Amid all the recent discussion of the Augustine Committee’s results, Mark Whittington asks a question that a lot of people in Congress seem to be asking: “Why not just pay for the current program since any new program is going to cost more money anyway?” To elaborate, the line of reasoning goes that if the only problem is money, and if we’re going to need to boost the NASA top-line in order to do exploration beyond earth orbit anyway, why not just stick with the current plan.
Let’s turn to the Augustine Report itself for some information. On pages 83 and 84 they discuss implementing the Program of Record on entirely unconstrained budgets–ie if we gave the program the full funding it needs to execute, and allot it to move at the full pace it can realistically move at, what do we get?
- A $145B pricetag over the 2010-2020 timeframe, which doesn’t even get us to the point of having Ares V and the LSAM ready for operations, much less a moonbase. This would require almost $5B extra per year–ie a 25% increase in NASA’s topline budget.
- An international space station deorbited within 5 years of its completion, during which time the only method of access would be by paying the Russian government for flights.
- A crew launch vehicle that becomes available two years after its first destination is deorbited, and whose operational costs have to be carried for over half a decade until we have any of the tools that would be necessary to actually use it for anything. But don’t worry, we can spend $2B+ per year to send even fewer astronauts flying in even more useless circles.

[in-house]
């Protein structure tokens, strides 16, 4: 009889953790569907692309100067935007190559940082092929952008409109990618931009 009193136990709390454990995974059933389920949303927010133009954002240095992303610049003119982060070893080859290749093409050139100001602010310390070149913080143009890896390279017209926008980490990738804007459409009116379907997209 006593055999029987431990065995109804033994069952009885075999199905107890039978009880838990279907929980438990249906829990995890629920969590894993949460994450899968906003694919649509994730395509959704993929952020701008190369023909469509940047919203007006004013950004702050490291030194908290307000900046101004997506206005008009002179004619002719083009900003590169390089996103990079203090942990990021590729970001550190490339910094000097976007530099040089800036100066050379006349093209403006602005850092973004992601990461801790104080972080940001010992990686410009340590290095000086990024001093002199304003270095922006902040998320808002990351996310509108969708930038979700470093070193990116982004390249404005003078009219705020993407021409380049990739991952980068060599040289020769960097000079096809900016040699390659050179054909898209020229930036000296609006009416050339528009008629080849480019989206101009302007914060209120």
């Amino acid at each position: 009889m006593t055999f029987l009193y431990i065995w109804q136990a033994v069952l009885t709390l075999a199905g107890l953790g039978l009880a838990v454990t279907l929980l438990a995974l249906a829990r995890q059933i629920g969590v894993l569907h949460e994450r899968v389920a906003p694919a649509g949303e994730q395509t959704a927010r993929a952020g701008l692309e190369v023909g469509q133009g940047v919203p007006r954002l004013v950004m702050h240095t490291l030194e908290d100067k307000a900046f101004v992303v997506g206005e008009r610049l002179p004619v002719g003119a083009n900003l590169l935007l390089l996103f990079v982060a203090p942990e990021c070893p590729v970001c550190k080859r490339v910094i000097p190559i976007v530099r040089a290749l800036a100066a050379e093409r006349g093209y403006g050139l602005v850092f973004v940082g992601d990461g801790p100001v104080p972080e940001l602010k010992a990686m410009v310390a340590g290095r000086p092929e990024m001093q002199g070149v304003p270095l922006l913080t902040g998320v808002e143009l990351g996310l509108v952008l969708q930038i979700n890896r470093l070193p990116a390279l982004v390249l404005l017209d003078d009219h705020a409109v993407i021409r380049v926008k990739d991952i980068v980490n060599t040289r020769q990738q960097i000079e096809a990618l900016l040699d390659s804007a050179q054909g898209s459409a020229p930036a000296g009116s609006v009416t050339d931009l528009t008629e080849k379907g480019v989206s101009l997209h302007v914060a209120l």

- A seven plus year manned orbital spaceflight gap in the US.
- Almost no investment in long-term technology development (not much more than the current SBIR budget, and entirely focused on short-term Constellation needs, not on making future missions safer, more affordable, and more valuable).
- No stimulation of commercial industry beyond the CRS contracts which wouldn’t be extended since the ISS would be gone by 2016. No investment or early market for commercial crew delivery
- No money to actually develop hardware for actually doing anything on the Moon, since almost all of the money will go to figuring out how to go there while maximizing employment in Shelbyville.
- No more robotic orbiters or landers for years to follow-up on the work LCROSS did.
But hey, at least if we do it this way, sometime 15+ years from now, we’ll have the ability to send 8 people to the moon every year at the cost of an “exploration” program that costs almost as much per year as NASA’s entire current budget!
If you assume that there are parts of NASA outside of Huntsville that actually matter (ie that NASA != Northern Alabama Space Administration), the situation gets even worse. In order to fund Constellation at full speed without splashing the space station almost as soon as it’s completed, you would need $159B over that timeframe, which constitutes a $7B per year increase for NASA. That increase still: